Potts also brings a claim under the Religious Freedom Restoration Act, 42 U.S.C. §§ 2000bb-1 et seq. (“RFRA”), claiming that the decision to withhold certified religious meals during a two-week lockdown, and to make available for Potts the “special bland diet” being served to other inmates as well as the uniform meal service that briefly followed, violated the statute by imposing a substantial burden on Potts’s sincerely held religious convictions without a sufficiently important countervailing governmental interest. Potts has named as defendants Ronnie Holt, the former Warden at USP-Canaan who has retired since the events alleged in the complaint; Wayne Ryan, the Food Services Administrator; and DeShawn China, the Assistant Food Services Administrator at USP-Canaan.

The defendants have now moved to dismiss the amended complaint, or otherwise moved for summary judgment to be entered in their favor on all claims. The defendants argue all claims should be dismissed for lack of personal involvement, to the extent that Potts has not articulated how any of the three named defendants was responsible for the constitutional violations alleged in this case. Next, the defendants maintain that Potts has failed to make out a claim under the RFRA. Lastly, the defendants contend that they are entitled to summary judgment on Potts’s claims brought for alleged First and Eighth Amendment violations, because the undisputed facts show that Potts’s constitutional claims fail. Alternatively, the defendants assert that they are entitled to qualified immunity on Potts’s claims.[4]

Upon consideration, we recommend that the motion be granted, because under the unique facts of this case, the defendants are plainly entitled to qualified immunity from Potts’s claims. The evidence in the record shows that prison officials, including DeShawn China who was effectively running the food services operations immediately following the food poisoning outbreak, went to extraordinary lengths to minimize the health crisis that had broken out, including by overseeing the move of all food service operations to a satellite kitchen at an adjacent federal facility. In a candid email to subordinates sent July 1, 2011, Mr. China acknowledged that the adjustments to the food preparation and delivery operations at USP-Canaan presented “a logistical nightmare, ” but commendably concluded that observation by emphasizing for his staff that “[i]t is imperative that we are attempting to make normal meal times” for inmates. (Doc. 43-1, Declaration of DeShawn China, and email dated July 8, 2011 attached thereto) Nothing in the amended complaint suggests that China’s food services administration team failed in meeting this overarching goal during a time of great challenge affecting an entire prison.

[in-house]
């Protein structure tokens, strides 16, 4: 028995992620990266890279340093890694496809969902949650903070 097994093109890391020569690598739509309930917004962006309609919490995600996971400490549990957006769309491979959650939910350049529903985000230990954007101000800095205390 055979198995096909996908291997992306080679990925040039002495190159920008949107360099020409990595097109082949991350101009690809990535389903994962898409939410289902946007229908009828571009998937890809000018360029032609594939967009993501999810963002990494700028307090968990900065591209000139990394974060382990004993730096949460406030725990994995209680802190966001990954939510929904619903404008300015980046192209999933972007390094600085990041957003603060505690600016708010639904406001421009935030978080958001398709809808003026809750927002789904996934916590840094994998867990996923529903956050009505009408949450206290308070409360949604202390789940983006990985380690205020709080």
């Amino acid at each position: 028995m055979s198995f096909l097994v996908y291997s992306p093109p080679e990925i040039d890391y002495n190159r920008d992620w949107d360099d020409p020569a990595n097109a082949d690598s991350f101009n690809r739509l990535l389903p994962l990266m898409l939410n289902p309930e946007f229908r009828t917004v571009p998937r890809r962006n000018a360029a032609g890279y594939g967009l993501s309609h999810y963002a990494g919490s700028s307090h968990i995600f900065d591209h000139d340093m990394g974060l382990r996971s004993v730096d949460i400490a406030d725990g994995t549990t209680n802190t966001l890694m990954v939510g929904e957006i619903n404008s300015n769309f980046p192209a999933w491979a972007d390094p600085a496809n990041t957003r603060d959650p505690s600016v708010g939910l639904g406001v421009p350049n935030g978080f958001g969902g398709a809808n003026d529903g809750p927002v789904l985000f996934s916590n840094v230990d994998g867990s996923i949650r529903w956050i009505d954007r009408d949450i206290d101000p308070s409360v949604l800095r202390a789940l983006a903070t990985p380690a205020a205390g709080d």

Even accepting as true the plaintiff’s representations that he ate “little” food following the salmonella outbreak and resultant disruption in the food services program for roughly two weeks, and that he in some unspecified way “suffered” as a result, we ultimately find that all of the defendants are entitled to qualified immunity on the plaintiff’s claims. It is undisputed that USP-Canaan experienced a health crisis that was widespread and acute, and that swift and decisive actions were thereafter taken that affected the meals provided to all inmates, including inmates like Potts who at all other times receive a certified religious meal. But in temporarily suspending the provision of certified religious meals, and furnishing all inmates with a “special bland diet” for a short period of time, which included some non-meat options, prison administrators were acting in accordance with uncontested policy guidelines developed by the Bureau of Prisons, and we do not find based on what are essentially undisputed facts that any of the three defendants reasonably could have been expected to know that their decisions regarding food safety and meal preparation for a two week period violated the United States Constitution or other federal law.

What Potts has really presented is an assertion that administrators at USP-Canaan – who were dealing with a significant crisis affecting large numbers of inmates that forced the closure of the prison’s kitchen – should nevertheless have made additional efforts to make sure that Potts received a specially prepared meal perfectly conforming to his religious dietary needs. As discussed more fully below, however, the defendants are entitled to qualified immunity from such claims, based on facts that are beyond dispute in this case, since none of the defendants could reasonably be expected to have known that their decisions in this regard could have been unlawful.


The defendants bring their motion pursuant to Rule 12(b)(6) and 56(a) of the Federal Rules of Civil Procedure. We briefly summarize the standards of review applicable to ...